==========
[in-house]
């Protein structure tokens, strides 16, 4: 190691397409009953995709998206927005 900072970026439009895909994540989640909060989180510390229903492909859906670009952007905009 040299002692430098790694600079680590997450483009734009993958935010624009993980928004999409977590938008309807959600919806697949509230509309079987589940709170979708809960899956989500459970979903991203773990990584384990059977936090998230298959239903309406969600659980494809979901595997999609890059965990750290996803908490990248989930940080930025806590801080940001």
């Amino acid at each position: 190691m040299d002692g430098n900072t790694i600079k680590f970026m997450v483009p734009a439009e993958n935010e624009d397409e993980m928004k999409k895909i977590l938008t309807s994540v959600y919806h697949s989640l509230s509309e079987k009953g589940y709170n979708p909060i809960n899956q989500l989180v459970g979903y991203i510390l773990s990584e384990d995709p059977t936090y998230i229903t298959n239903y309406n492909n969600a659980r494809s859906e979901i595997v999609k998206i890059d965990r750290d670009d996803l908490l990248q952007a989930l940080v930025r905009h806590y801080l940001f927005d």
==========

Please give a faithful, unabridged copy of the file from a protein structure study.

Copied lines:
[in-house]
């Protein structure tokens, strides 16, 4: 190691397409009953995709998206927005 900072970026439009895909994540989640909060989180510390229903492909859906670009952007905009 040299002692430098790694600079680590997450483009734009993958935010624009993980928004999409977590938008309807959600919806697949509230509309079987589940709170979708809960899956989500459970979903991203773990990584384990059977936090998230298959239903309406969600659980494809979901595997999609890059965990750290996803908490990248989930940080930025806590801080940001």
């Amino acid at each position: 190691m040299d002692g430098n900072t790694i600079k680590f970026m997450v483009p734009a439009e993958n935010e624009d397409e993980m928004k999409k895909i977590l938008t309807s994540v959600y919806h697949s989640l509230s509309e079987k009953g589940y709170n979708p909060i809960n899956q989500l989180v459970g979903y991203i510390l773990s990584e384990d995709p059977t936090y998230i229903t298959n239903y309406n492909n969600a659980r494809s859906e979901i595997v999609k998206i890059d965990r750290d670009d996803l908490l990248q952007a989930l940080v930025r905009h806590y801080l940001f927005d």